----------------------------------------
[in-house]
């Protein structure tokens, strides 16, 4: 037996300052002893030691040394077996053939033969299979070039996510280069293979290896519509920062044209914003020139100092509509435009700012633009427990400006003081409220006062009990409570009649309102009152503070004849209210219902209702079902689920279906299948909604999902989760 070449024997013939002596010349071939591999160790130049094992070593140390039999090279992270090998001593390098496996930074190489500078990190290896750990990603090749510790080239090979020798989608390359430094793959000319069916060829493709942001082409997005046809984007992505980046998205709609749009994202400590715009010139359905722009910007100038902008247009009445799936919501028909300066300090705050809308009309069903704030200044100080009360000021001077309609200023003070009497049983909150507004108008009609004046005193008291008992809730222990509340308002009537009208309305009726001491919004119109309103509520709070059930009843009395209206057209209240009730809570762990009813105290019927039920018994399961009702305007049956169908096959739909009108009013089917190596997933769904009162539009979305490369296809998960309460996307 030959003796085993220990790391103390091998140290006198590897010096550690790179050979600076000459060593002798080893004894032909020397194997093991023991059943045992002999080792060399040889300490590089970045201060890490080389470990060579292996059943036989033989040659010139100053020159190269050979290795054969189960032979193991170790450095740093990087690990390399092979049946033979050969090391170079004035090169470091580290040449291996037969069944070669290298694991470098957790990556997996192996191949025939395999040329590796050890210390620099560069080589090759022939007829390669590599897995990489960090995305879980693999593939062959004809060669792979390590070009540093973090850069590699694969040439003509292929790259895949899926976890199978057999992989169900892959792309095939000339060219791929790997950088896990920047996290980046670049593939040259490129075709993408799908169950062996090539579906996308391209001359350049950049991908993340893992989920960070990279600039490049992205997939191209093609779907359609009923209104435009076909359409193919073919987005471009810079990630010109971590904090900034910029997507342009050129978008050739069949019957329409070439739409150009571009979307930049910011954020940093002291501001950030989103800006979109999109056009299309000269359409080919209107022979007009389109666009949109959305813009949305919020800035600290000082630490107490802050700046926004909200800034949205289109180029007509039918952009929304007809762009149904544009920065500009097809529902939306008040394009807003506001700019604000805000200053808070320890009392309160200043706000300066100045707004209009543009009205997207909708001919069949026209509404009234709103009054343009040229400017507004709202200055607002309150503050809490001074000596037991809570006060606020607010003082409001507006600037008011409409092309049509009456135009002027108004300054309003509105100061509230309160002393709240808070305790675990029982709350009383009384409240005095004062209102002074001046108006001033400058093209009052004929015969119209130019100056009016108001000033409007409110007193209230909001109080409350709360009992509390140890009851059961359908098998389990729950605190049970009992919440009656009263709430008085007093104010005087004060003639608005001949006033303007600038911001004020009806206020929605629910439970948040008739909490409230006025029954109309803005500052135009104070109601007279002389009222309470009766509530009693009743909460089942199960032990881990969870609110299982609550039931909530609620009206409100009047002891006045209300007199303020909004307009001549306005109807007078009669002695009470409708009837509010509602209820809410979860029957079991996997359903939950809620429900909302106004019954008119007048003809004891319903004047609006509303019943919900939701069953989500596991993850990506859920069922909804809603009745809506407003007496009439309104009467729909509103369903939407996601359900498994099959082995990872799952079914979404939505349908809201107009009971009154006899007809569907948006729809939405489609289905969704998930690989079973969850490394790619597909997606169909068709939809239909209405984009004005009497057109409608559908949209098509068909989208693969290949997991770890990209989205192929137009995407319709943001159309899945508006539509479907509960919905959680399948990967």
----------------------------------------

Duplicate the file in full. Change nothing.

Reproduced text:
[in-house]
């Protein structure tokens, strides 16, 4: 037996300052002893030691040394077996053939033969299979070039996510280069293979290896519509920062044209914003020139100092509509435009700012633009427990400006003081409220006062009990409570009649309102009152503070004849209210219902209702079902689920279906299948909604999902989760 070449024997013939002596010349071939591999160790130049094992070593140390039999090279992270090998001593390098496996930074190489500078990190290896750990990603090749510790080239090979020798989608390359430094793959000319069916060829493709942001082409997005046809984007992505980046998205709609749009994202400590715009010139359905722009910007100038902008247009009445799936919501028909300066300090705050809308009309069903704030200044100080009360000021001077309609200023003070009497049983909150507004108008009609004046005193008291008992809730222990509340308002009537009208309305009726001491919004119109309103509520709070059930009843009395209206057209209240009730809570762990009813105290019927039920018994399961009702305007049956169908096959739909009108009013089917190596997933769904009162539009979305490369296809998960309460996307 030959003796085993220990790391103390091998140290006198590897010096550690790179050979600076000459060593002798080893004894032909020397194997093991023991059943045992002999080792060399040889300490590089970045201060890490080389470990060579292996059943036989033989040659010139100053020159190269050979290795054969189960032979193991170790450095740093990087690990390399092979049946033979050969090391170079004035090169470091580290040449291996037969069944070669290298694991470098957790990556997996192996191949025939395999040329590796050890210390620099560069080589090759022939007829390669590599897995990489960090995305879980693999593939062959004809060669792979390590070009540093973090850069590699694969040439003509292929790259895949899926976890199978057999992989169900892959792309095939000339060219791929790997950088896990920047996290980046670049593939040259490129075709993408799908169950062996090539579906996308391209001359350049950049991908993340893992989920960070990279600039490049992205997939191209093609779907359609009923209104435009076909359409193919073919987005471009810079990630010109971590904090900034910029997507342009050129978008050739069949019957329409070439739409150009571009979307930049910011954020940093002291501001950030989103800006979109999109056009299309000269359409080919209107022979007009389109666009949109959305813009949305919020800035600290000082630490107490802050700046926004909200800034949205289109180029007509039918952009929304007809762009149904544009920065500009097809529902939306008040394009807003506001700019604000805000200053808070320890009392309160200043706000300066100045707004209009543009009205997207909708001919069949026209509404009234709103009054343009040229400017507004709202200055607002309150503050809490001074000596037991809570006060606020607010003082409001507006600037008011409409092309049509009456135009002027108004300054309003509105100061509230309160002393709240808070305790675990029982709350009383009384409240005095004062209102002074001046108006001033400058093209009052004929015969119209130019100056009016108001000033409007409110007193209230909001109080409350709360009992509390140890009851059961359908098998389990729950605190049970009992919440009656009263709430008085007093104010005087004060003639608005001949006033303007600038911001004020009806206020929605629910439970948040008739909490409230006025029954109309803005500052135009104070109601007279002389009222309470009766509530009693009743909460089942199960032990881990969870609110299982609550039931909530609620009206409100009047002891006045209300007199303020909004307009001549306005109807007078009669002695009470409708009837509010509602209820809410979860029957079991996997359903939950809620429900909302106004019954008119007048003809004891319903004047609006509303019943919900939701069953989500596991993850990506859920069922909804809603009745809506407003007496009439309104009467729909509103369903939407996601359900498994099959082995990872799952079914979404939505349908809201107009009971009154006899007809569907948006729809939405489609289905969704998930690989079973969850490394790619597909997606169909068709939809239909209405984009004005009497057109409608559908949209098509068909989208693969290949997991770890990209989205192929137009995407319709943001159309899945508006539509479907509960919905959680399948990967």